Now she’s capping her breakout year with seven Grammy nominations, including nods in the four major categories of album of the year, record and song of the year (both for “Drivers License”) and best new artist. Rodrigo is the 13th person in Grammys history to score all four nominations in the same year, following the likes of Tracy Chapman, Mariah Carey, Amy Winehouse and an earlier Gen Z sensation, Billie Eilish, who actually went on to win the awards in 2020.
Count Rodrigo as a fan. “I’m obsessed with her new record,” she says of Eilish’s “Happier Than Ever,” which deals frankly with the psycho-emotional fallout of becoming a global celebrity in one’s teens — and which, as it happens, is among “Sour’s” competition for album of the year.
So far, Rodrigo says, her own rapid ascent has been largely positive. “Everyone’s like, ‘What a weird life, huh?’ But I don’t know, it’s probably not unlike the drastic change that another kid at 18 would have going to college.” That might be a stretch: In July, Rodrigo visited the White House to meet with President Biden and publicly encourage young people to get vaccinated. (One interesting outcome of her trip was finding out that certain unspecified people in her life had chosen not to get a shot. “Not everyone can think the way I do,” she says.)
The pop-star workload, she allows, is intense. When was her last day off? “Jesus, I don’t even know,” she says, before remembering that she and a friend spent a few nights at a resort in Santa Barbara in October. “But it’s almost all stuff I want to do. Even on my days off I love writing songs.”
We’re sitting in a private dining room in an upscale Italian joint not far from Rodrigo’s apartment — the first she’s ever lived in on her own. Dressed in a powder-blue top and chunky boots, she orders ravioli and a sampling of meat skewers to share. Her mother’s a vegetarian, and Rodrigo grew up that way too. “Until one day when I was like, I just want chicken tenders so bad,” she says. “Ordered the tenders and never went back.”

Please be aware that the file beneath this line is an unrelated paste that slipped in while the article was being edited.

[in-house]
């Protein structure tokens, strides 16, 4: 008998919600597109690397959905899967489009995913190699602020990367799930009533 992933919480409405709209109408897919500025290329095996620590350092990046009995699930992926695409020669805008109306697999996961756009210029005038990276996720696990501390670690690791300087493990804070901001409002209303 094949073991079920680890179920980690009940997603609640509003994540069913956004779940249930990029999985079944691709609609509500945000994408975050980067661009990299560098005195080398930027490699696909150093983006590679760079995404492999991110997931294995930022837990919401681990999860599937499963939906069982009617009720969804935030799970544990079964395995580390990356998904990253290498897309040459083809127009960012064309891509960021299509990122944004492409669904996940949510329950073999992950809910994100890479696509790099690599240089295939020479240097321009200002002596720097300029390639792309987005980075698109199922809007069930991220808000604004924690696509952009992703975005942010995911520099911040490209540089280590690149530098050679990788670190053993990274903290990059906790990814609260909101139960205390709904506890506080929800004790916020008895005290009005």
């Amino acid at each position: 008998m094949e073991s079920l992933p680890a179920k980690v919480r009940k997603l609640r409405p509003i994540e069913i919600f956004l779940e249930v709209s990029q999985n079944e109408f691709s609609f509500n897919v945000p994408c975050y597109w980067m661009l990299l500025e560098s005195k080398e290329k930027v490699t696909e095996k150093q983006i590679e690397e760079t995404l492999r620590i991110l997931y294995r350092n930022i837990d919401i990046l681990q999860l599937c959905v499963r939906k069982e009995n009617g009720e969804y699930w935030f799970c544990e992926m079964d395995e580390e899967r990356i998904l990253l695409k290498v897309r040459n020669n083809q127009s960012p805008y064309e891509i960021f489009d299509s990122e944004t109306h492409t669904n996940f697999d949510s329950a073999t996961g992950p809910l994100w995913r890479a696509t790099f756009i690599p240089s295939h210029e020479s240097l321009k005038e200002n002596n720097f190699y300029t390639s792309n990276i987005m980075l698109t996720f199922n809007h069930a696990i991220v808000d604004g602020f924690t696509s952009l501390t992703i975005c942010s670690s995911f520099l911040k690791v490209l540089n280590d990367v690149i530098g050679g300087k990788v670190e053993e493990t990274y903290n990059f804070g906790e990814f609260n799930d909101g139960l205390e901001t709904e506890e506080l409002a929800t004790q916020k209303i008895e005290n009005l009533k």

Rodrigo’s iPhone sits on the table in front of her, but when it lights up with a text, she turns it over. Does the ease with which she could type out something right now and set her 19.6 million Instagram followers aflutter ever blow her mind?
“Completely,” she says. “I kind of can’t think about it — it’s paralyzing.” She says she always has someone on her team look over what she’s written before she posts; she also has a parental lock on her social media apps that limits her to 30 minutes a day. “I can’t override it, so once I’m done, I’m done.”
Saweetie is up for two Grammy Awards, including best new artist. Still, she says, “I feel like I’m constantly fighting for my value, and for respect.”